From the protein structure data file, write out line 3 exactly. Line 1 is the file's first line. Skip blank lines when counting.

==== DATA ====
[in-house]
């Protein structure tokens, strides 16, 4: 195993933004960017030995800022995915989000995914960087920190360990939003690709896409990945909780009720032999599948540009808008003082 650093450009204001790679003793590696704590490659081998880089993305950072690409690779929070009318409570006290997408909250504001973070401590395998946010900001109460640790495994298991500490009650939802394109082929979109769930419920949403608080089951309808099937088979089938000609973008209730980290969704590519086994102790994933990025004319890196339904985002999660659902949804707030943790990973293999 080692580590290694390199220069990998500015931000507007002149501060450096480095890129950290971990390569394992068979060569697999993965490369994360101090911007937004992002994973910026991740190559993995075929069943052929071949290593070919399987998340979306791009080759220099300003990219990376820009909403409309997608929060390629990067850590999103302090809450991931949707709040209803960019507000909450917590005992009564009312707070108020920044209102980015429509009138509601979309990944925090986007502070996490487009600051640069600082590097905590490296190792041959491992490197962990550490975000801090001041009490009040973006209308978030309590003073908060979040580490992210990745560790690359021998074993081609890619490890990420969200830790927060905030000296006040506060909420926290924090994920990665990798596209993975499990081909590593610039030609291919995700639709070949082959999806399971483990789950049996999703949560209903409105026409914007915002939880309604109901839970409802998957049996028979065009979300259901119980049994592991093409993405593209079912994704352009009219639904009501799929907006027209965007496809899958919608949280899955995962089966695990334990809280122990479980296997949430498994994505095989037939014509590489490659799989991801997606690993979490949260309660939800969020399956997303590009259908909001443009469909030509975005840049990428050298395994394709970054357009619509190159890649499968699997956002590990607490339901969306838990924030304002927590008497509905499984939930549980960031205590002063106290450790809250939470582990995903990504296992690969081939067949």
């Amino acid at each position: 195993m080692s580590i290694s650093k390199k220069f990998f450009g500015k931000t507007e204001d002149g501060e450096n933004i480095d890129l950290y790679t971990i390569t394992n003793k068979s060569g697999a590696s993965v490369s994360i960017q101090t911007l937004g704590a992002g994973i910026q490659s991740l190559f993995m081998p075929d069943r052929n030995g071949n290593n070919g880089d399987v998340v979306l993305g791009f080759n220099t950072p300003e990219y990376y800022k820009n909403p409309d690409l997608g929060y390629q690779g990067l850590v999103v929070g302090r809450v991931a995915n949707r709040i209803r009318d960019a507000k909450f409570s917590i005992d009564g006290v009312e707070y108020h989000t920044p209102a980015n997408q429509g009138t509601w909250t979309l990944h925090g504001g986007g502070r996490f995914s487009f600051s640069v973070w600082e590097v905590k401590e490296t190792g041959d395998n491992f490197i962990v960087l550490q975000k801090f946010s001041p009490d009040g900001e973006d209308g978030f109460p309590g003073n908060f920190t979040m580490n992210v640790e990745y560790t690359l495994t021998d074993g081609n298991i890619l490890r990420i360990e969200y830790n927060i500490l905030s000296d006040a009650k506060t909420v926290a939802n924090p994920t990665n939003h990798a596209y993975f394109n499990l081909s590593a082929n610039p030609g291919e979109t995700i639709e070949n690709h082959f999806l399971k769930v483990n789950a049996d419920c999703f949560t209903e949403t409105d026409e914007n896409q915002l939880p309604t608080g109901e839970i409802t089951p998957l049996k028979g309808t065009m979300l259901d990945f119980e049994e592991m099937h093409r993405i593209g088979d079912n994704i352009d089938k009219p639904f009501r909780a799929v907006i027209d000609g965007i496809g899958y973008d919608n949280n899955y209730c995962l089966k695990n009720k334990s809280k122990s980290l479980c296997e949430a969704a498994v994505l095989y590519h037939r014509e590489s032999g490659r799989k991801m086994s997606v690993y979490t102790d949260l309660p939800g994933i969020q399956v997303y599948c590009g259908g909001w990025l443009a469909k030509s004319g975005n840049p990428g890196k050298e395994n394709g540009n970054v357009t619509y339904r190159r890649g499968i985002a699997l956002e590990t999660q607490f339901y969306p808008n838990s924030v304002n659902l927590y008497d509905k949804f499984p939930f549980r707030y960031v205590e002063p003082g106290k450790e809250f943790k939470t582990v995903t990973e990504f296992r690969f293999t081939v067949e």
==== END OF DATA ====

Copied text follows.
């Amino acid at each position: 195993m080692s580590i290694s650093k390199k220069f990998f450009g500015k931000t507007e204001d002149g501060e450096n933004i480095d890129l950290y790679t971990i390569t394992n003793k068979s060569g697999a590696s993965v490369s994360i960017q101090t911007l937004g704590a992002g994973i910026q490659s991740l190559f993995m081998p075929d069943r052929n030995g071949n290593n070919g880089d399987v998340v979306l993305g791009f080759n220099t950072p300003e990219y990376y800022k820009n909403p409309d690409l997608g929060y390629q690779g990067l850590v999103v929070g302090r809450v991931a995915n949707r709040i209803r009318d960019a507000k909450f409570s917590i005992d009564g006290v009312e707070y108020h989000t920044p209102a980015n997408q429509g009138t509601w909250t979309l990944h925090g504001g986007g502070r996490f995914s487009f600051s640069v973070w600082e590097v905590k401590e490296t190792g041959d395998n491992f490197i962990v960087l550490q975000k801090f946010s001041p009490d009040g900001e973006d209308g978030f109460p309590g003073n908060f920190t979040m580490n992210v640790e990745y560790t690359l495994t021998d074993g081609n298991i890619l490890r990420i360990e969200y830790n927060i500490l905030s000296d006040a009650k506060t909420v926290a939802n924090p994920t990665n939003h990798a596209y993975f394109n499990l081909s590593a082929n610039p030609g291919e979109t995700i639709e070949n690709h082959f999806l399971k769930v483990n789950a049996d419920c999703f949560t209903e949403t409105d026409e914007n896409q915002l939880p309604t608080g109901e839970i409802t089951p998957l049996k028979g309808t065009m979300l259901d990945f119980e049994e592991m099937h093409r993405i593209g088979d079912n994704i352009d089938k009219p639904f009501r909780a799929v907006i027209d000609g965007i496809g899958y973008d919608n949280n899955y209730c995962l089966k695990n009720k334990s809280k122990s980290l479980c296997e949430a969704a498994v994505l095989y590519h037939r014509e590489s032999g490659r799989k991801m086994s997606v690993y979490t102790d949260l309660p939800g994933i969020q399956v997303y599948c590009g259908g909001w990025l443009a469909k030509s004319g975005n840049p990428g890196k050298e395994n394709g540009n970054v357009t619509y339904r190159r890649g499968i985002a699997l956002e590990t999660q607490f339901y969306p808008n838990s924030v304002n659902l927590y008497d509905k949804f499984p939930f549980r707030y960031v205590e002063p003082g106290k450790e809250f943790k939470t582990v995903t990973e990504f296992r690969f293999t081939v067949e």